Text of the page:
HOUSE BILL NO. 23(RLS)                                                                                                          
"An Act creating  the Knik Crossing Development  Corporation as a                                                               
subsidiary corporation of the  Alaska Housing Finance Corporation                                                               
and  relating   to  bonds  of   the  Knik   Crossing  Development                                                               
Corporation."                                                                                                                   
                                                                                                                                
     - MOVED 2D CSHB 23(RLS) OUT OF COMMITTEE                                                                                   
                                                                                                                                
PREVIOUS COMMITTEE ACTION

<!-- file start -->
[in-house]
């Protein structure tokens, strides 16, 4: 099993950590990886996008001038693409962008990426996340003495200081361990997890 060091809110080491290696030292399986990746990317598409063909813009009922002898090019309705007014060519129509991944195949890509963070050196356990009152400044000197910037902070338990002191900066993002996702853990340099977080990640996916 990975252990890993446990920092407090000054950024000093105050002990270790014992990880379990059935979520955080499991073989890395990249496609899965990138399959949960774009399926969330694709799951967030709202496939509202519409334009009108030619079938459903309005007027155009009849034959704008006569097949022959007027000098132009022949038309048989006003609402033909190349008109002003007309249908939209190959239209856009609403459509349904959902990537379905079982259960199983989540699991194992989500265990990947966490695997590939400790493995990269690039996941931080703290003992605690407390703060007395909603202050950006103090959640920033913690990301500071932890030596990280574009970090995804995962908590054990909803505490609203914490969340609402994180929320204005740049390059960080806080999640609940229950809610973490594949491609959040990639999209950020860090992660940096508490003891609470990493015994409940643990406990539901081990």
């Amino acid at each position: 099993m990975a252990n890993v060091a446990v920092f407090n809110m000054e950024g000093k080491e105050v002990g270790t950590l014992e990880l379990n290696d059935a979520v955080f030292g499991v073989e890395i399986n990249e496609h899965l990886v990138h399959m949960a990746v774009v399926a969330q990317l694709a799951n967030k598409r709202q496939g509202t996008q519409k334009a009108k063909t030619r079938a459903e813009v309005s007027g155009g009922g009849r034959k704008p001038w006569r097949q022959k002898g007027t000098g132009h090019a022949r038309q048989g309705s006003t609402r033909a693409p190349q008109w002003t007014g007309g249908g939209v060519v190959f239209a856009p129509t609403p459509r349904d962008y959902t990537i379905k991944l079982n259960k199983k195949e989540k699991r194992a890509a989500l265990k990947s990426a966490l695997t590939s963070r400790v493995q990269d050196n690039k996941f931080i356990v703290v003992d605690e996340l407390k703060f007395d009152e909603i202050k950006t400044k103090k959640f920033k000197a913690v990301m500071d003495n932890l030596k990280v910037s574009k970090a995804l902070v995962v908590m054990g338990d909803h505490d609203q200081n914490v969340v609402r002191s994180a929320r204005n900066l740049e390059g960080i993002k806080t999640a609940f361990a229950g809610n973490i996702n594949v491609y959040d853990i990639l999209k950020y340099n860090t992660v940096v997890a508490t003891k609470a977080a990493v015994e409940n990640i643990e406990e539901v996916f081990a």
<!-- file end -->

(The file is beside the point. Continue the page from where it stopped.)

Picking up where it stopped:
BILL: HB  23                                                                                                                  
SHORT TITLE: KNIK ARM CROSSING; AHFC                                                                                            
SPONSOR(s): REPRESENTATIVE(s) NEUMAN, HUGHES                                                                                    
                                                                                                                                
01/16/13       (H)       PREFILE RELEASED 1/7/13                                                                                

01/16/13 (H) READ THE FIRST TIME - REFERRALS